Some speeches are so strong that they live on - without any audio. We hear about a speech made by William Jennings Bryan in 1896. It’s considered one of the greatest American speeches and was about money - gold versus silver.
Aglaya Glebova, a Russian-American graduate student, marched in Moscow last December and wrote that elections for Vladimir Putin and the parliament were rigged. She tells Dick that fellow demonstrators have been arrested and the protest movement is flagging.
Nicole Anderson Cobb is an African American history professor, born and raised on the south side of Chicago. Her family and friends are die-hard Obama fans, supporting the President come hell or high water, dissent or disapproval out of the question. Nicole has wrestled with her own opinions, and as an emerging playwright, turned them into a one woman show.
Andy Shapero had his political awakening when he was talking politics with his father after years of estrangement following his parents' divorce. Andy carried his new-found confidence to college, and used it to become a campus leader and self-confessed 'Deaniac' during the 2004 campaign of Howard Dean. Also in this episode, Phil DuMas was waiting to board a flight while drinking a huge cup of coffee. When he finally reached the ticket counter, he was rocking side-to-side, doing what his family nicknames "the pee pee dance." When the attendant asked him what was wrong, Phil explained he had a case of "PPD." Little did he know that airline personnel understand PPD to mean "paranoid personality disorder."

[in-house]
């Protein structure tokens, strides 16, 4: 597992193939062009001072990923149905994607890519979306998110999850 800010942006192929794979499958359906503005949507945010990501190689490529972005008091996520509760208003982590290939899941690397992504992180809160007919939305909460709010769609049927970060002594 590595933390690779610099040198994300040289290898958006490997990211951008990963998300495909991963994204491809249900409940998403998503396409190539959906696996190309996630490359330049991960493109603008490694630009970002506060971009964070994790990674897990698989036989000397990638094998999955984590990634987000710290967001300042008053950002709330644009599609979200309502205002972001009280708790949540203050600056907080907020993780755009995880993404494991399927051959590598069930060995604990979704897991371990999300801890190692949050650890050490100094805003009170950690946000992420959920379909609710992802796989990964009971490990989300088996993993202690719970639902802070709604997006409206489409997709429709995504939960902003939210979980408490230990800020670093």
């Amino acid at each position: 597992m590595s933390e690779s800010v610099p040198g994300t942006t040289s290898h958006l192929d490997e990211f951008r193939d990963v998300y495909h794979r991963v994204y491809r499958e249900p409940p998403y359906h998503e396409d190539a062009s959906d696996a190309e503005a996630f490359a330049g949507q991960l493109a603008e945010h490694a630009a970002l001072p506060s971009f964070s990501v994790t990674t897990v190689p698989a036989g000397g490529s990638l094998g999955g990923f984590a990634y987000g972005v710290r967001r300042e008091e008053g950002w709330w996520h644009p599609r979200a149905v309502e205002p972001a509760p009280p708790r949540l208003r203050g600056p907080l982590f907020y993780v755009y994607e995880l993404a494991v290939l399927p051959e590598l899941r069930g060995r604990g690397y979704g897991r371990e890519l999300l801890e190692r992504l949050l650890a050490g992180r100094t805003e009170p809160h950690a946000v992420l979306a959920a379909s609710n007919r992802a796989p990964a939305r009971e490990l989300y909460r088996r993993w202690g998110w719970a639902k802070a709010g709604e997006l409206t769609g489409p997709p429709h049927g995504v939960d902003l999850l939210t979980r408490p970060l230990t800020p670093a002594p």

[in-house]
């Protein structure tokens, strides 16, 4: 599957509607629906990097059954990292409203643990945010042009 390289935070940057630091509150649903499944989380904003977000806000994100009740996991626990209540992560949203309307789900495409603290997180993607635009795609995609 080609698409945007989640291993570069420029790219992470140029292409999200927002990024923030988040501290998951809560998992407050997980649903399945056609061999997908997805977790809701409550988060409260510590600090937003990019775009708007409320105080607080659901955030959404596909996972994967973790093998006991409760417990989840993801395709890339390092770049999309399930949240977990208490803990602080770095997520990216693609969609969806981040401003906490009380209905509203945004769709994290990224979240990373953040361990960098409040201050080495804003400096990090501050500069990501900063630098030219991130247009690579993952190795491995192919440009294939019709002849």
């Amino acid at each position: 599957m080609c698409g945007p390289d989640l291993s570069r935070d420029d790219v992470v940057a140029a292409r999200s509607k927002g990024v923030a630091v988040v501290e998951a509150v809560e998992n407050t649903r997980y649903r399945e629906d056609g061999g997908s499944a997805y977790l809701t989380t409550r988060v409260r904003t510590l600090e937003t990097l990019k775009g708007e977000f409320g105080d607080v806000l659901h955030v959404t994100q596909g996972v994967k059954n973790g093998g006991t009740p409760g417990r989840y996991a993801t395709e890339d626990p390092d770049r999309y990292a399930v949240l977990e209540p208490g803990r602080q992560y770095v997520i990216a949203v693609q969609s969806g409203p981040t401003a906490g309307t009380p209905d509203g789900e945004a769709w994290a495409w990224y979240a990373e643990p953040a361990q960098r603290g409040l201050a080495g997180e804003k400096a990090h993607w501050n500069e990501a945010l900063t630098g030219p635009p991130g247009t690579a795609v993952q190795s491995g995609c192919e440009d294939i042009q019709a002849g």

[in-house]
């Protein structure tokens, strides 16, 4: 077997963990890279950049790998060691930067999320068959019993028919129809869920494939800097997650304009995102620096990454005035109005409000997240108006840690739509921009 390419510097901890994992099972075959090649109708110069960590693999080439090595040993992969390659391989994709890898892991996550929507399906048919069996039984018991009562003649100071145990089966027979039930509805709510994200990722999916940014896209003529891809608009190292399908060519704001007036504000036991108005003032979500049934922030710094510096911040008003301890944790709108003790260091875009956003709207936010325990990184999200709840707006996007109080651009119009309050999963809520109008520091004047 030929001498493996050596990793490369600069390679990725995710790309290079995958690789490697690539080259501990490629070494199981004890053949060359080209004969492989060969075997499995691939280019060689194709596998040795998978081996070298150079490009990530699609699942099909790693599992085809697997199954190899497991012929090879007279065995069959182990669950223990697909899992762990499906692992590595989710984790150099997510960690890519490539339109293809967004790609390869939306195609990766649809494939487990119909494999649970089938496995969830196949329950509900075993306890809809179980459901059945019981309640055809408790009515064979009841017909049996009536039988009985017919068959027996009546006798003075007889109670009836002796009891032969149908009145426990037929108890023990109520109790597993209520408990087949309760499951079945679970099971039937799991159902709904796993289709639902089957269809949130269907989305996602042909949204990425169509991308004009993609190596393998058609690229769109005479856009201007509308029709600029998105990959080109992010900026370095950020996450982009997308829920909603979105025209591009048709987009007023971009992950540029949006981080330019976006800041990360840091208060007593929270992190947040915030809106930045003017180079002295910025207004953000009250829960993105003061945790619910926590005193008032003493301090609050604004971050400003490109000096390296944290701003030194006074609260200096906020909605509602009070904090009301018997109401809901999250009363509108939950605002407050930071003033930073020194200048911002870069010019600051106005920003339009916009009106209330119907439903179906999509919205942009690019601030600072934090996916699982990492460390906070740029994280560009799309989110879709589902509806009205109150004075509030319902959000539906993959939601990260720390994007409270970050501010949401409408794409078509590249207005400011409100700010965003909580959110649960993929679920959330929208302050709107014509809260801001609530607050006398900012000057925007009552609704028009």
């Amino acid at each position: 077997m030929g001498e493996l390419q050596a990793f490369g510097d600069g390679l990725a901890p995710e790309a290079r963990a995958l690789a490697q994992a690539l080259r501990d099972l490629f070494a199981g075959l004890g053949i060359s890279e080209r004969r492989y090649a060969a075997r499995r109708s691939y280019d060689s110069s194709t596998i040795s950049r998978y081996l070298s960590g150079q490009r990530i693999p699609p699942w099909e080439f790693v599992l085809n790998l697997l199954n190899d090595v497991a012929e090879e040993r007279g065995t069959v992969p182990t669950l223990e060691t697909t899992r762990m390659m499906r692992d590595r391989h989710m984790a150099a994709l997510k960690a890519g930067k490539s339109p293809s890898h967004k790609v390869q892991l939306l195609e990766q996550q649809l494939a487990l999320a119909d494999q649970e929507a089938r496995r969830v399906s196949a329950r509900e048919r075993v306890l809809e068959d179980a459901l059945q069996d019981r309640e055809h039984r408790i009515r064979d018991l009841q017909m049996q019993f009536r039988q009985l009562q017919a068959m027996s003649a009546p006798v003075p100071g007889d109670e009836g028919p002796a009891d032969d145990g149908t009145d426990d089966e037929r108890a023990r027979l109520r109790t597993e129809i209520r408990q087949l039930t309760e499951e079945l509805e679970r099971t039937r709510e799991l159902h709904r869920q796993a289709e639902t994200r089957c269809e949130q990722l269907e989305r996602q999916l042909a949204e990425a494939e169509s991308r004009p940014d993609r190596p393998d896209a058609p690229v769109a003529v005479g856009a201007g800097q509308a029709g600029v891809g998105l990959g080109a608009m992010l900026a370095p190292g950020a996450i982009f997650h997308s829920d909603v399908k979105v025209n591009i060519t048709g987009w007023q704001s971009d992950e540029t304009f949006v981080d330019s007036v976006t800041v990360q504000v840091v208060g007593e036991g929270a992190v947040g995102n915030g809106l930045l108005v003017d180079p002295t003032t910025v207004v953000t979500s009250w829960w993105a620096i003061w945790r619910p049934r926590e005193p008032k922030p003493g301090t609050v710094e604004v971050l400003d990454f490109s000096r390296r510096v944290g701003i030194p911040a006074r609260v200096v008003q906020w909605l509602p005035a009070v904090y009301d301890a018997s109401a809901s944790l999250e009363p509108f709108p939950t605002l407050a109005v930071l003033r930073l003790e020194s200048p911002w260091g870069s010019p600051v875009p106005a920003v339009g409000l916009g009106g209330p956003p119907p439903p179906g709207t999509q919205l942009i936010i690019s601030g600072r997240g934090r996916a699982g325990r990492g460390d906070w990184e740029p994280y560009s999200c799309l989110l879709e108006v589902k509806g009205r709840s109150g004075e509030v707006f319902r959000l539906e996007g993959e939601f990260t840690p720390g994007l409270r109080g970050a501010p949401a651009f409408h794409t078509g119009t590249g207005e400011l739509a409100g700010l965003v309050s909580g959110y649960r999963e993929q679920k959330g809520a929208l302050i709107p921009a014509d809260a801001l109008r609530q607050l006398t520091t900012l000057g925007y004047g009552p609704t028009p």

Bernd Wollschlaeger grew up in Germany, and heard his father's World War II stories - war stories about being a senior officer in Hitler's Army. When Bernd got older he heard the other stories, about the millions of Jews and civilians who'd been persecuted and killed by the Nazis. When Bernd found out that his father had been involved, and that his father seemed to bear no guilt, he didn't know what to do
Tomorrow is the 45th anniversary of John F. Kennedy's assassination. At the time, Sorell Schwartz was a newly minted officer at the Naval Medical Research Center in Bethesda, Md. Soon after he found out about the assassination, Sorell learned the president's body was being transported to his hospital. As he tells Dick Gordon, Sorell next found himself with a lot of responsibility - leading the effort to receive the casket and grieving family members, while also managing a growing crowd of onlookers. Also in this epsiode: Andrew Questell has been playing the blues since he was just a kid - 10 years old. He's now 14.